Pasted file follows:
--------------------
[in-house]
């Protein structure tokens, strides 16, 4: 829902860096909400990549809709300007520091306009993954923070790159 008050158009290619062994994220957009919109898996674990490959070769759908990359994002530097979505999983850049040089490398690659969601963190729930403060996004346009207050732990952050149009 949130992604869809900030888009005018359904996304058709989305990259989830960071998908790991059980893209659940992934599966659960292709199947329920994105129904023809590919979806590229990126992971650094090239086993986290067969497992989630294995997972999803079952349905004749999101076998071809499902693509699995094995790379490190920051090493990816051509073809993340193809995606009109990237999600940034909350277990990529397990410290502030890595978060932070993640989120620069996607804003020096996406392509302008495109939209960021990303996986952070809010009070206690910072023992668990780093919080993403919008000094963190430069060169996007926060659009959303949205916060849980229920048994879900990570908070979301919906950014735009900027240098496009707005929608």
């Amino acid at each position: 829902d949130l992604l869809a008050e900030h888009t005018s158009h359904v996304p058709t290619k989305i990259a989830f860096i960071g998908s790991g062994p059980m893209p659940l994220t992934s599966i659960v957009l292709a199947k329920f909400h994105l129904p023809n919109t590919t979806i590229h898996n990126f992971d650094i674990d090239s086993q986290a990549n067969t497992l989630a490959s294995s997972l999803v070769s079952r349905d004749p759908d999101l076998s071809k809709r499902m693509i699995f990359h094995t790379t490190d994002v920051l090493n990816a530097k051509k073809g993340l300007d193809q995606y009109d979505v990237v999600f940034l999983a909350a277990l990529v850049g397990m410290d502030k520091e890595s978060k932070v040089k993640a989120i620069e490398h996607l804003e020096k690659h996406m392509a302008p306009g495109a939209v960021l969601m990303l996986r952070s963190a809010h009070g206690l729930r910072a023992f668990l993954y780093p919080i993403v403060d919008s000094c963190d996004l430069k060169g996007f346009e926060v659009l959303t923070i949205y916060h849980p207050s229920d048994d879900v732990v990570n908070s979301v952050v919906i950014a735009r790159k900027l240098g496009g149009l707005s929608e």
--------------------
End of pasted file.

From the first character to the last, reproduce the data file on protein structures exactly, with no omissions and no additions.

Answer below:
[in-house]
């Protein structure tokens, strides 16, 4: 829902860096909400990549809709300007520091306009993954923070790159 008050158009290619062994994220957009919109898996674990490959070769759908990359994002530097979505999983850049040089490398690659969601963190729930403060996004346009207050732990952050149009 949130992604869809900030888009005018359904996304058709989305990259989830960071998908790991059980893209659940992934599966659960292709199947329920994105129904023809590919979806590229990126992971650094090239086993986290067969497992989630294995997972999803079952349905004749999101076998071809499902693509699995094995790379490190920051090493990816051509073809993340193809995606009109990237999600940034909350277990990529397990410290502030890595978060932070993640989120620069996607804003020096996406392509302008495109939209960021990303996986952070809010009070206690910072023992668990780093919080993403919008000094963190430069060169996007926060659009959303949205916060849980229920048994879900990570908070979301919906950014735009900027240098496009707005929608």
């Amino acid at each position: 829902d949130l992604l869809a008050e900030h888009t005018s158009h359904v996304p058709t290619k989305i990259a989830f860096i960071g998908s790991g062994p059980m893209p659940l994220t992934s599966i659960v957009l292709a199947k329920f909400h994105l129904p023809n919109t590919t979806i590229h898996n990126f992971d650094i674990d090239s086993q986290a990549n067969t497992l989630a490959s294995s997972l999803v070769s079952r349905d004749p759908d999101l076998s071809k809709r499902m693509i699995f990359h094995t790379t490190d994002v920051l090493n990816a530097k051509k073809g993340l300007d193809q995606y009109d979505v990237v999600f940034l999983a909350a277990l990529v850049g397990m410290d502030k520091e890595s978060k932070v040089k993640a989120i620069e490398h996607l804003e020096k690659h996406m392509a302008p306009g495109a939209v960021l969601m990303l996986r952070s963190a809010h009070g206690l729930r910072a023992f668990l993954y780093p919080i993403v403060d919008s000094c963190d996004l430069k060169g996007f346009e926060v659009l959303t923070i949205y916060h849980p207050s229920d048994d879900v732990v990570n908070s979301v952050v919906i950014a735009r790159k900027l240098g496009g149009l707005s929608e």